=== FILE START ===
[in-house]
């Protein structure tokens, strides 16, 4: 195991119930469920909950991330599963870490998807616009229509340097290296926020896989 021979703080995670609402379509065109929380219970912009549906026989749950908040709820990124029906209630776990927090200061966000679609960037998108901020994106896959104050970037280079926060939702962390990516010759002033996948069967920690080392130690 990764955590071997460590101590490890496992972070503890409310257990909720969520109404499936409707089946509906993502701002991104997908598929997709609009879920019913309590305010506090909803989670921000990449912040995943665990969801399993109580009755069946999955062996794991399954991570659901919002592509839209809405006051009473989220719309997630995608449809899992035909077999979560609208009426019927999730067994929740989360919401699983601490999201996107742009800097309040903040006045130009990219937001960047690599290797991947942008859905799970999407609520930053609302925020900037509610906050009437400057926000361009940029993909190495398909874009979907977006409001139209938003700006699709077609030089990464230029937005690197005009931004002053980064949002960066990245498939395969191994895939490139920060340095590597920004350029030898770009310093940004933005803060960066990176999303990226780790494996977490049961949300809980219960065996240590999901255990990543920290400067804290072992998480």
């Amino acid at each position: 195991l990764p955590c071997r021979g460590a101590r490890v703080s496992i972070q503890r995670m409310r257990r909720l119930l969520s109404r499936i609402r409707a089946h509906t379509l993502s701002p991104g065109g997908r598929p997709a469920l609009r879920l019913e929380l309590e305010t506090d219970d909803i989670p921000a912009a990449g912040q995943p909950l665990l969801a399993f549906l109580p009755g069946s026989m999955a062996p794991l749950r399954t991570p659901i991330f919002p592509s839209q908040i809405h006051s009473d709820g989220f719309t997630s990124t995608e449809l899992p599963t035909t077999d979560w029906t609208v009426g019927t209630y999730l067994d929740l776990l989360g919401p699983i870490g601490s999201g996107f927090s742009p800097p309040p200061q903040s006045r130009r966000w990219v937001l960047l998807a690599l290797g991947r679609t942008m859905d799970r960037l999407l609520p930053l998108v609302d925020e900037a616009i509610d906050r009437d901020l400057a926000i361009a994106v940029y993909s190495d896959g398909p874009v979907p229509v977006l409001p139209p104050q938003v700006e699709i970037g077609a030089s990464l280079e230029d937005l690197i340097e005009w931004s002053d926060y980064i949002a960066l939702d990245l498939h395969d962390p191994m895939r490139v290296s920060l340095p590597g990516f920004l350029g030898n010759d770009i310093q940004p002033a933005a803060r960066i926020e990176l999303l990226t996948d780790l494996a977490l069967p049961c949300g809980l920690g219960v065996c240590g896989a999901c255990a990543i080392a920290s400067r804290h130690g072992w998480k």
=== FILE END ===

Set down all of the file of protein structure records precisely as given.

[in-house]
């Protein structure tokens, strides 16, 4: 195991119930469920909950991330599963870490998807616009229509340097290296926020896989 021979703080995670609402379509065109929380219970912009549906026989749950908040709820990124029906209630776990927090200061966000679609960037998108901020994106896959104050970037280079926060939702962390990516010759002033996948069967920690080392130690 990764955590071997460590101590490890496992972070503890409310257990909720969520109404499936409707089946509906993502701002991104997908598929997709609009879920019913309590305010506090909803989670921000990449912040995943665990969801399993109580009755069946999955062996794991399954991570659901919002592509839209809405006051009473989220719309997630995608449809899992035909077999979560609208009426019927999730067994929740989360919401699983601490999201996107742009800097309040903040006045130009990219937001960047690599290797991947942008859905799970999407609520930053609302925020900037509610906050009437400057926000361009940029993909190495398909874009979907977006409001139209938003700006699709077609030089990464230029937005690197005009931004002053980064949002960066990245498939395969191994895939490139920060340095590597920004350029030898770009310093940004933005803060960066990176999303990226780790494996977490049961949300809980219960065996240590999901255990990543920290400067804290072992998480």
């Amino acid at each position: 195991l990764p955590c071997r021979g460590a101590r490890v703080s496992i972070q503890r995670m409310r257990r909720l119930l969520s109404r499936i609402r409707a089946h509906t379509l993502s701002p991104g065109g997908r598929p997709a469920l609009r879920l019913e929380l309590e305010t506090d219970d909803i989670p921000a912009a990449g912040q995943p909950l665990l969801a399993f549906l109580p009755g069946s026989m999955a062996p794991l749950r399954t991570p659901i991330f919002p592509s839209q908040i809405h006051s009473d709820g989220f719309t997630s990124t995608e449809l899992p599963t035909t077999d979560w029906t609208v009426g019927t209630y999730l067994d929740l776990l989360g919401p699983i870490g601490s999201g996107f927090s742009p800097p309040p200061q903040s006045r130009r966000w990219v937001l960047l998807a690599l290797g991947r679609t942008m859905d799970r960037l999407l609520p930053l998108v609302d925020e900037a616009i509610d906050r009437d901020l400057a926000i361009a994106v940029y993909s190495d896959g398909p874009v979907p229509v977006l409001p139209p104050q938003v700006e699709i970037g077609a030089s990464l280079e230029d937005l690197i340097e005009w931004s002053d926060y980064i949002a960066l939702d990245l498939h395969d962390p191994m895939r490139v290296s920060l340095p590597g990516f920004l350029g030898n010759d770009i310093q940004p002033a933005a803060r960066i926020e990176l999303l990226t996948d780790l494996a977490l069967p049961c949300g809980l920690g219960v065996c240590g896989a999901c255990a990543i080392a920290s400067r804290h130690g072992w998480k």